With tech programs, GCU sees its focus on the future
By Michael Ferraresi
GCU News Bureau
The new students moving onto campus next week as part of the largest freshman class in Grand Canyon University history include some of the University’s first-ever computer science and information technology majors.
By 2018 those students will be among the first to complete degrees designed to groom the next wave of computer engineers, IT programmers, video simulation designers and other tech personnel. GCU Today will chronicle the University’s tech focus through the Daily Dose of STEM blog, which launched today.
The launch of the two new programs signifies GCU’s re-emphasis on its academic commitment to science, technology, engineering and mathematics — also known as the STEM disciplines.
But computer science and IT programs are just the beginning. GCU also plans to launch an electrical engineering program by next fall and, over the next few years, to build technology innovation laboratories where students across various academic programs collaborate on projects — such as robotics, health care informatics systems or mobile apps — designed to address industry needs. Other science degrees also are being considered.
Nearly two years ago, when GCU began planning the degree programs that would best address STEM industry demands, University officials met with K-12 educators and local technology businesses to gauge the needs of both students and graduates.
The result: a pedagogy that blends GCU’s Christian mission with the need to produce students who demonstrated experience in team-project arenas and have specific, refined tech skill sets to land jobs.
“The curriculum is very interactive between classroom practice and business needs,” said Dr. Hank Radda, GCU’s provost, who led efforts to begin expanding University STEM programs.
“You have to teach students how to build, and fail, and then do it again,” he said.
Radda said GCU has long succeeded in developing pre-med students, nurses and other health care professionals. Merging existing academic programs, such as the colleges of Business and Nursing and Health Care Professions, with new tech programs will encourage interdisciplinary approaches to project development. For example, nursing or pre-med students could collaborate with engineering students or computer science students to develop plans for a new hospital product. Business students could help take a tech business plan to market.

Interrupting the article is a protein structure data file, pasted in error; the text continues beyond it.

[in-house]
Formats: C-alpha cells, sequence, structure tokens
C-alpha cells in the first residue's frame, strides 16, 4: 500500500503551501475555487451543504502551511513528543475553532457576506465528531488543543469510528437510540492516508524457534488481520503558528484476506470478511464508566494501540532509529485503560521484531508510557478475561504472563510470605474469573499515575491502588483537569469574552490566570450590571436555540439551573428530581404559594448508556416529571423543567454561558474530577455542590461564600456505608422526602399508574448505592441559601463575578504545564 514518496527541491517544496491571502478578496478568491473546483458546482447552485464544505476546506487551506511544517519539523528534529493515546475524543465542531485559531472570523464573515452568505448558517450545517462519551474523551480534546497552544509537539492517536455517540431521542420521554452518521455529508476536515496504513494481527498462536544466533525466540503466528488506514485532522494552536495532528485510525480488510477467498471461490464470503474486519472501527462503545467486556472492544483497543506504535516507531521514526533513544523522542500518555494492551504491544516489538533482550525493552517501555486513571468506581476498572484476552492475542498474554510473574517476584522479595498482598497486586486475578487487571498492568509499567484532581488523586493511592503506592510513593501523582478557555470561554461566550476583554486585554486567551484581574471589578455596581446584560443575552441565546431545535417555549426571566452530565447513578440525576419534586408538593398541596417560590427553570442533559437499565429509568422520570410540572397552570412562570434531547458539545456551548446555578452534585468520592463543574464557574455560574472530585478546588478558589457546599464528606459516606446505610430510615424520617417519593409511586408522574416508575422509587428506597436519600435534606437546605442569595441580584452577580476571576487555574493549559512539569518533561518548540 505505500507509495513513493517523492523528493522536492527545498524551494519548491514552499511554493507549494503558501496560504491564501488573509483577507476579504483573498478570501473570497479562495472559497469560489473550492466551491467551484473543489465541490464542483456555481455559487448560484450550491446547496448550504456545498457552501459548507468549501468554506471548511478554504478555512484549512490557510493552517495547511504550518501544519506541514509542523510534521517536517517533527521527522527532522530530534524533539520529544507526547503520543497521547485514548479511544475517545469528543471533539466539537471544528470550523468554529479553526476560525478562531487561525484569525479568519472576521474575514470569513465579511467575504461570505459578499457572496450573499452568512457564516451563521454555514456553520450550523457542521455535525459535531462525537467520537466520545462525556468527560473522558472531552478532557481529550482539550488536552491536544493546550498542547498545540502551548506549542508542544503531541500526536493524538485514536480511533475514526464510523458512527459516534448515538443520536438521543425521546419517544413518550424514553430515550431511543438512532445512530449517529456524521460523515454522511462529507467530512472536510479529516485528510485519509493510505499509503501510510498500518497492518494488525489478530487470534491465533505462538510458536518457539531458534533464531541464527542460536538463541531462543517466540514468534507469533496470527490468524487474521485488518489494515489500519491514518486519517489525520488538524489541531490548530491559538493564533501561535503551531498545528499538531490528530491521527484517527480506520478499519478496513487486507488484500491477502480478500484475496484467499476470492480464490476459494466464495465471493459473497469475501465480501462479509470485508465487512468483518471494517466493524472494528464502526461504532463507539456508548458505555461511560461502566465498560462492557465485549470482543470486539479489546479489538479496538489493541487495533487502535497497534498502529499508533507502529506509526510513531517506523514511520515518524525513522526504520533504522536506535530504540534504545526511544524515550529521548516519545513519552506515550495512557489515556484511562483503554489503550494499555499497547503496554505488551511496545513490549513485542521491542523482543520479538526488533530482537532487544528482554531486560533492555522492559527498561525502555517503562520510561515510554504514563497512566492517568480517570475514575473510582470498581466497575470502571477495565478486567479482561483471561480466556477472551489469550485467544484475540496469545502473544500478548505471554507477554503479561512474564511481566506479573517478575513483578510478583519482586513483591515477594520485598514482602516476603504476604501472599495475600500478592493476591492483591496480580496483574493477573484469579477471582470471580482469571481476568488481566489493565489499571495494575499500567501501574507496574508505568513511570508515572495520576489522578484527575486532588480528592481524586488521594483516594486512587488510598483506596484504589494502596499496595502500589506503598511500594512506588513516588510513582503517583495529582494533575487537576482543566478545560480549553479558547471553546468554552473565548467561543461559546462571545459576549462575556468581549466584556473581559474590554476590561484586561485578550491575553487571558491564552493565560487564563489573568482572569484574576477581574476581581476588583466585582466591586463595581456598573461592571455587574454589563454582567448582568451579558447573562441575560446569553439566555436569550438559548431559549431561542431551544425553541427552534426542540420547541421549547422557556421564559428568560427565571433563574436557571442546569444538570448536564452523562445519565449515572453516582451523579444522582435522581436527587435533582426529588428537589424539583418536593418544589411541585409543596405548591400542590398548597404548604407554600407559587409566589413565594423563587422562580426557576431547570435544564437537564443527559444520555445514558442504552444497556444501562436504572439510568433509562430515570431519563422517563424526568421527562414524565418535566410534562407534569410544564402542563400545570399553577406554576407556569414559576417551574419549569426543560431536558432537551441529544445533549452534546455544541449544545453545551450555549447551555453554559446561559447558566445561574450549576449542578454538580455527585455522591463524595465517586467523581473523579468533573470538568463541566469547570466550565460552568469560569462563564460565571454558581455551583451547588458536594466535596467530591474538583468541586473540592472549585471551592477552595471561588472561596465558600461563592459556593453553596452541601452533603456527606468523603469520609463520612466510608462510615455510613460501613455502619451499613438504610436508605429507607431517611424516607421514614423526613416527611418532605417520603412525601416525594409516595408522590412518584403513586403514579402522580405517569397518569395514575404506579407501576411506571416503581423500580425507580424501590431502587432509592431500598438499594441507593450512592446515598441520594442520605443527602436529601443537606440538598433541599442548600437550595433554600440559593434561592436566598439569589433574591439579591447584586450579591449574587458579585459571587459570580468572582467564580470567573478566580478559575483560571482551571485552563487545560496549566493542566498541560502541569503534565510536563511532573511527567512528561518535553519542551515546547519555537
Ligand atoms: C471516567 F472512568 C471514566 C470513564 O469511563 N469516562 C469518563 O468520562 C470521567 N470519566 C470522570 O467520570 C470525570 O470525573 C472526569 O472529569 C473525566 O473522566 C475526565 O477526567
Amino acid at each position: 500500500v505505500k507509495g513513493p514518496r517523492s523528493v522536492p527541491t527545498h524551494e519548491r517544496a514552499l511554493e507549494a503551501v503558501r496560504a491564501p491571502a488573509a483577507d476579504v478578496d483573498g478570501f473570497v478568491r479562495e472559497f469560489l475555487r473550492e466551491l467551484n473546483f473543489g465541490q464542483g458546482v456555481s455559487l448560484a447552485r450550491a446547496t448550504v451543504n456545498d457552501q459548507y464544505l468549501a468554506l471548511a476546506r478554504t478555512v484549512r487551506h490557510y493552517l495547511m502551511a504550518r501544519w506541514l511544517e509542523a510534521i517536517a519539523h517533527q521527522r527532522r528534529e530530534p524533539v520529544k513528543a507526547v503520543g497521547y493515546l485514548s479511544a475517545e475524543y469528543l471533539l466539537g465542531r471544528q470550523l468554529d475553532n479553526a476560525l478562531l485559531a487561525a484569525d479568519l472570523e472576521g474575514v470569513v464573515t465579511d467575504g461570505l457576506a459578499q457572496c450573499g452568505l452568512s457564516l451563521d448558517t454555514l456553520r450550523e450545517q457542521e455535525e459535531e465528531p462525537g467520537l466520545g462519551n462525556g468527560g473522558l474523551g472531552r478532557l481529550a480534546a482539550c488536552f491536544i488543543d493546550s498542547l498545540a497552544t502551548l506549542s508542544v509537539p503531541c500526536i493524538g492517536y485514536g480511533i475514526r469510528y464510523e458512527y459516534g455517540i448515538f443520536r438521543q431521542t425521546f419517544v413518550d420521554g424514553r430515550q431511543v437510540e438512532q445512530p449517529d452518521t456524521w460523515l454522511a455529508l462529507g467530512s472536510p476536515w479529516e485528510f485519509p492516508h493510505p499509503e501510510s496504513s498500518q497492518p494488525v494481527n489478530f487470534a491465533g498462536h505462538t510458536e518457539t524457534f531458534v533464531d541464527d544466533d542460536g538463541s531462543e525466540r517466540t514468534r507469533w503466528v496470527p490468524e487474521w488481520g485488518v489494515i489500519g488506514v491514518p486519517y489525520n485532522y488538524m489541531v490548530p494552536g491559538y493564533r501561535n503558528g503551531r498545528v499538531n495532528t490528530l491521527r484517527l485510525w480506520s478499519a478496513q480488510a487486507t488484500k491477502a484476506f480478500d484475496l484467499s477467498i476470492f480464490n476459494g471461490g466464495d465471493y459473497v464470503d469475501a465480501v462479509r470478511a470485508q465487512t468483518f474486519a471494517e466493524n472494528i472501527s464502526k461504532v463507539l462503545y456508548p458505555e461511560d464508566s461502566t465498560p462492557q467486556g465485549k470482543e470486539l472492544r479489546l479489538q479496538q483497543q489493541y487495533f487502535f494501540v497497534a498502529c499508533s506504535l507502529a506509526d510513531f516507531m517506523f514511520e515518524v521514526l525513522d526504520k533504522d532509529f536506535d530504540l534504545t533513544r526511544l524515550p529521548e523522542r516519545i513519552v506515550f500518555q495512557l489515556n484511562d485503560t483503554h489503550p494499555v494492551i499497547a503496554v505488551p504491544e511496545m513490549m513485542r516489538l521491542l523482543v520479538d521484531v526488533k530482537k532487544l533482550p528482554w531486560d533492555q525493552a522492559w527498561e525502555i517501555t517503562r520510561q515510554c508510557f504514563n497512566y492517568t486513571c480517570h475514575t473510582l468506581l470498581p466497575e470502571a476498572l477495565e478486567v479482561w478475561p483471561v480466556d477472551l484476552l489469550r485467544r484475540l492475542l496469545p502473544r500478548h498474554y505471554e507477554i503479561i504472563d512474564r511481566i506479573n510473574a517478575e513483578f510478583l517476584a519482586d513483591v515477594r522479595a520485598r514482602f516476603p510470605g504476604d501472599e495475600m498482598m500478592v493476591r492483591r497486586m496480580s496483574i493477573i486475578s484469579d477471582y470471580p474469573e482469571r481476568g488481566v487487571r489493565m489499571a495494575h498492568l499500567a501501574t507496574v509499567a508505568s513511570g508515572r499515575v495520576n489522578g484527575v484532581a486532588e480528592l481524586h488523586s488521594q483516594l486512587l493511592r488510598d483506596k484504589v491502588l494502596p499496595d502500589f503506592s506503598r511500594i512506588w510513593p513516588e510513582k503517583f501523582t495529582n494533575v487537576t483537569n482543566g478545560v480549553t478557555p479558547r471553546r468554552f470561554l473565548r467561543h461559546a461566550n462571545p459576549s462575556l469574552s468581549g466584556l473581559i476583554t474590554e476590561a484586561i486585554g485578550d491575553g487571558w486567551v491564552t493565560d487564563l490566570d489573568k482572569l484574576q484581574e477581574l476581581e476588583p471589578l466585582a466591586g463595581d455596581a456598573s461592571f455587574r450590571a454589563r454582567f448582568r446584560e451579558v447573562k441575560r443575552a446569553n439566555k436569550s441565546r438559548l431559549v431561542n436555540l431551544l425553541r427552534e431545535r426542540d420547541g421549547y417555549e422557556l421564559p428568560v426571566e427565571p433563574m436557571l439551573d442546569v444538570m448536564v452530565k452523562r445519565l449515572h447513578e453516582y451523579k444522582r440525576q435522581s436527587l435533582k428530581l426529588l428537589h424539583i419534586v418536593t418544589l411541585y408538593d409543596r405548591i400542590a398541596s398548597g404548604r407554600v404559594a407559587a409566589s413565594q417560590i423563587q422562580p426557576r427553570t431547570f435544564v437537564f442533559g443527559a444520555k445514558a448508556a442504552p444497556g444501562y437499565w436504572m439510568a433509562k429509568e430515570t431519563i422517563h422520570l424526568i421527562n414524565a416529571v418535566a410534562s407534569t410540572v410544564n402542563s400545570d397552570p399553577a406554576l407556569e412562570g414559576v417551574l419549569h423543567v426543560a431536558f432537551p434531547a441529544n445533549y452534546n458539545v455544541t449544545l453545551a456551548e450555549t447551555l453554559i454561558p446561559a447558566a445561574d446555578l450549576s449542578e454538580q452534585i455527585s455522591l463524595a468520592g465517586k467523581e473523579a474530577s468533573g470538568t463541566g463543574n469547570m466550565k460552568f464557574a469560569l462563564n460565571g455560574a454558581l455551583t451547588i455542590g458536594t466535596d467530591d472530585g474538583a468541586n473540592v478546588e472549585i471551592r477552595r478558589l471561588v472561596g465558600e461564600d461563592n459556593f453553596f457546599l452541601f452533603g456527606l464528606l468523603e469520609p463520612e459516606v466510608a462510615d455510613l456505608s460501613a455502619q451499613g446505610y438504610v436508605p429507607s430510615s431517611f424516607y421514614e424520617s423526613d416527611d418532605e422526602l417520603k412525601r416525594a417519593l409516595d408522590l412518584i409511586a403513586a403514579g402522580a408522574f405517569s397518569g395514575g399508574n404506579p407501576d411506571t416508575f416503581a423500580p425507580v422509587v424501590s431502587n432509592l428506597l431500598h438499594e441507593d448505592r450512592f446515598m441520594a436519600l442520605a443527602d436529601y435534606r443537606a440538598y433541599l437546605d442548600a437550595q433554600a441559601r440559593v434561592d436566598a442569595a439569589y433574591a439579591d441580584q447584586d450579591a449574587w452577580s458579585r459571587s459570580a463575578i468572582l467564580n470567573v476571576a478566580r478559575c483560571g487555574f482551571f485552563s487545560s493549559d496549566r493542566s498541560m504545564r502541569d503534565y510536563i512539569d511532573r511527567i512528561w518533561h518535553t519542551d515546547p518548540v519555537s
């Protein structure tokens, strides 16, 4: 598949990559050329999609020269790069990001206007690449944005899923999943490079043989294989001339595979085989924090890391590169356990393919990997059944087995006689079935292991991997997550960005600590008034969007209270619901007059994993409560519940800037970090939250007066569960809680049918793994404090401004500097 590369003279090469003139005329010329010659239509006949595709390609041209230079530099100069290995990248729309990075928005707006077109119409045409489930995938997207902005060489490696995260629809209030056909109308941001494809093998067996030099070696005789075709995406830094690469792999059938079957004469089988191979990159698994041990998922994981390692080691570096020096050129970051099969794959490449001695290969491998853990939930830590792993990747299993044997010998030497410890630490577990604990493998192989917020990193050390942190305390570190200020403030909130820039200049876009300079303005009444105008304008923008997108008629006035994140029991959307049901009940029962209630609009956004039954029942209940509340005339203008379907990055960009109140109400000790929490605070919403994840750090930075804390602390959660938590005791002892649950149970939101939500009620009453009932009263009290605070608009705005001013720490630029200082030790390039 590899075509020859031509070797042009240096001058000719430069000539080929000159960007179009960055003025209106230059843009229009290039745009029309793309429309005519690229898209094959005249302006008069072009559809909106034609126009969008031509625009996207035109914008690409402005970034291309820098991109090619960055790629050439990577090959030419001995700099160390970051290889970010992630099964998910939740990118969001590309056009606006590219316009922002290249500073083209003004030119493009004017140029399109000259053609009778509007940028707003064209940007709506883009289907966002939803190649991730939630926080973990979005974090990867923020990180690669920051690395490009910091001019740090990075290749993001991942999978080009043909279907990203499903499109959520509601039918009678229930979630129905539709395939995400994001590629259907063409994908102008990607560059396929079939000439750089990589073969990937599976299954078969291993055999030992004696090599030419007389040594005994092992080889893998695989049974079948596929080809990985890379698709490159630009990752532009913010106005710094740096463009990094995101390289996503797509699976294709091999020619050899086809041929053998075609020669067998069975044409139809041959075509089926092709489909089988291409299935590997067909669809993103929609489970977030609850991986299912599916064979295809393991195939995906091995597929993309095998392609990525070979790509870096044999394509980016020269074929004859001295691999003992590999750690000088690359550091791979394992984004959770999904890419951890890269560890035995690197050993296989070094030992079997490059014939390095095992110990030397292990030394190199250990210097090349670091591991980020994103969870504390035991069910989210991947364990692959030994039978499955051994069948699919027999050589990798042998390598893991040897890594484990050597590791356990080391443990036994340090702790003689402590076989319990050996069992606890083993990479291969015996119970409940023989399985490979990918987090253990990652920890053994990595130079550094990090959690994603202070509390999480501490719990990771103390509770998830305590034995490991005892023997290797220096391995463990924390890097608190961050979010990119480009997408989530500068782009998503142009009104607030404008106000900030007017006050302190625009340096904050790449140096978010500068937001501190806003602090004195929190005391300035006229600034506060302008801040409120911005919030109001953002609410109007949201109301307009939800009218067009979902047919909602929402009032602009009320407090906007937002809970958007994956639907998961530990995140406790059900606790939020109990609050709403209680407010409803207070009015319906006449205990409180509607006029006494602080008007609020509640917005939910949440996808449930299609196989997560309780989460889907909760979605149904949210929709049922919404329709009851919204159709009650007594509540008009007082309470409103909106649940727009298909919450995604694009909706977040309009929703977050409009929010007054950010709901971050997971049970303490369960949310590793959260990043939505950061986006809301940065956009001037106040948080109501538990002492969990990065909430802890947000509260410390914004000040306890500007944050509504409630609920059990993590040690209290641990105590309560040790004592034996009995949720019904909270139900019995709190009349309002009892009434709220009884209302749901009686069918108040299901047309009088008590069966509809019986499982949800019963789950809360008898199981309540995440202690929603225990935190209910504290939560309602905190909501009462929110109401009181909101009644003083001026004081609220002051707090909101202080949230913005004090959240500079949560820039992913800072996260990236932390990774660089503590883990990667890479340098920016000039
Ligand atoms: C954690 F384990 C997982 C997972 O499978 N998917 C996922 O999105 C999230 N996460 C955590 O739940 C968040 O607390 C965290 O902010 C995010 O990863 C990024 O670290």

GCU’s strong entrepreneurship programs in the College of Business likely will overlap with STEM initiatives, University leaders said.
Dr. Mark Wooden, dean of GCU’s College of Science, Engineering and Technology, anticipated the University will set itself apart from larger tech and engineering programs at other universities through a continued focus on developing multidimensional students.
As part of its design principles, academic planners set up the new programs to include thorough group projects to foster “soft skills” that many tech employers look for in entry-level job candidates.
“You have to be able to work on a team, be able to communicate, and have a level of integrity where you care about other members of your team,” said Wooden, who helped oversee the split this summer of GCU’s College of Arts and Sciences into the College of Science, Engineering and Technology and the College of Humanities and Social Sciences.
Wooden, Radda and others involved in GCU’s STEM program said the University will focus this year on cultivating industry support to begin forming a permanent source of skilled tech workers for metro Phoenix.
“You look at these areas of technology, science and engineering — they dominate our world now,” Wooden said. “They are defining the 21st century. There are pockets in this country where these industries tend to go to (for workers). Phoenix is not one of them.”
By October, GCU will break ground on a new engineering building on Camelback Road, east of Ethington Theatre, that will be a hub for technology innovation and student collaboration.
This fall, it might seem like slow going, as the first wave of computer science and IT students begin their freshman coursework — but STEM announcements will steadily increase almost immediately, as the University sets its sights on the future.
Contact Michael Ferraresi at 602-639-7030 or email@example.com.